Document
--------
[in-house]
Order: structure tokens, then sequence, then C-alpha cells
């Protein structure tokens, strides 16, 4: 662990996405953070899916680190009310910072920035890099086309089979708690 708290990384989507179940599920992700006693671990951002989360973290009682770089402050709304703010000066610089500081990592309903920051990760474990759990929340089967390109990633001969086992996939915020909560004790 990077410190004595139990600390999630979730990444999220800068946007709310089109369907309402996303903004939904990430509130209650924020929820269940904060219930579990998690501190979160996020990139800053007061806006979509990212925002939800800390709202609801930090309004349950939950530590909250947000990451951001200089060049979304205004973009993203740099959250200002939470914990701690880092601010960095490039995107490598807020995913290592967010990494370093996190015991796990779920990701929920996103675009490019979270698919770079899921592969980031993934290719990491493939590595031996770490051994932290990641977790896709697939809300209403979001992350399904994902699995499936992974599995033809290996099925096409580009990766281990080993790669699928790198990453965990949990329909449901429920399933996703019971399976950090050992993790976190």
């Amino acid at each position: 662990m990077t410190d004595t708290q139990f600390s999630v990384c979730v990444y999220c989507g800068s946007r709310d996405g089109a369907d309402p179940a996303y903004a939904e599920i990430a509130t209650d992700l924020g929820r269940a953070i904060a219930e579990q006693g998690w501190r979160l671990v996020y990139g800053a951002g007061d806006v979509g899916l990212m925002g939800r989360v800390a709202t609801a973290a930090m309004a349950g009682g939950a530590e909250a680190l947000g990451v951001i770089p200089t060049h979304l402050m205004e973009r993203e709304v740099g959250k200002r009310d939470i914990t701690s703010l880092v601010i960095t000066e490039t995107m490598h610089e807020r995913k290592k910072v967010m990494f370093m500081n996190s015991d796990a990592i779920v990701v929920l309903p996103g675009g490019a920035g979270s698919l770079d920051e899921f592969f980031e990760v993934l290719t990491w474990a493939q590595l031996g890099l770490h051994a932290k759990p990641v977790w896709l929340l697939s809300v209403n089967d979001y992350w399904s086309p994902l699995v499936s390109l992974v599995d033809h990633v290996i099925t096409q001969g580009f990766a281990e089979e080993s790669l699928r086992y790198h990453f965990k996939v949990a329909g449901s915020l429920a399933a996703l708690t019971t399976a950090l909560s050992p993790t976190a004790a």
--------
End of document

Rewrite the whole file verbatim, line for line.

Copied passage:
[in-house]
Order: structure tokens, then sequence, then C-alpha cells
């Protein structure tokens, strides 16, 4: 662990996405953070899916680190009310910072920035890099086309089979708690 708290990384989507179940599920992700006693671990951002989360973290009682770089402050709304703010000066610089500081990592309903920051990760474990759990929340089967390109990633001969086992996939915020909560004790 990077410190004595139990600390999630979730990444999220800068946007709310089109369907309402996303903004939904990430509130209650924020929820269940904060219930579990998690501190979160996020990139800053007061806006979509990212925002939800800390709202609801930090309004349950939950530590909250947000990451951001200089060049979304205004973009993203740099959250200002939470914990701690880092601010960095490039995107490598807020995913290592967010990494370093996190015991796990779920990701929920996103675009490019979270698919770079899921592969980031993934290719990491493939590595031996770490051994932290990641977790896709697939809300209403979001992350399904994902699995499936992974599995033809290996099925096409580009990766281990080993790669699928790198990453965990949990329909449901429920399933996703019971399976950090050992993790976190």
């Amino acid at each position: 662990m990077t410190d004595t708290q139990f600390s999630v990384c979730v990444y999220c989507g800068s946007r709310d996405g089109a369907d309402p179940a996303y903004a939904e599920i990430a509130t209650d992700l924020g929820r269940a953070i904060a219930e579990q006693g998690w501190r979160l671990v996020y990139g800053a951002g007061d806006v979509g899916l990212m925002g939800r989360v800390a709202t609801a973290a930090m309004a349950g009682g939950a530590e909250a680190l947000g990451v951001i770089p200089t060049h979304l402050m205004e973009r993203e709304v740099g959250k200002r009310d939470i914990t701690s703010l880092v601010i960095t000066e490039t995107m490598h610089e807020r995913k290592k910072v967010m990494f370093m500081n996190s015991d796990a990592i779920v990701v929920l309903p996103g675009g490019a920035g979270s698919l770079d920051e899921f592969f980031e990760v993934l290719t990491w474990a493939q590595l031996g890099l770490h051994a932290k759990p990641v977790w896709l929340l697939s809300v209403n089967d979001y992350w399904s086309p994902l699995v499936s390109l992974v599995d033809h990633v290996i099925t096409q001969g580009f990766a281990e089979e080993s790669l699928r086992y790198h990453f965990k996939v949990a329909g449901s915020l429920a399933a996703l708690t019971t399976a950090l909560s050992p993790t976190a004790a």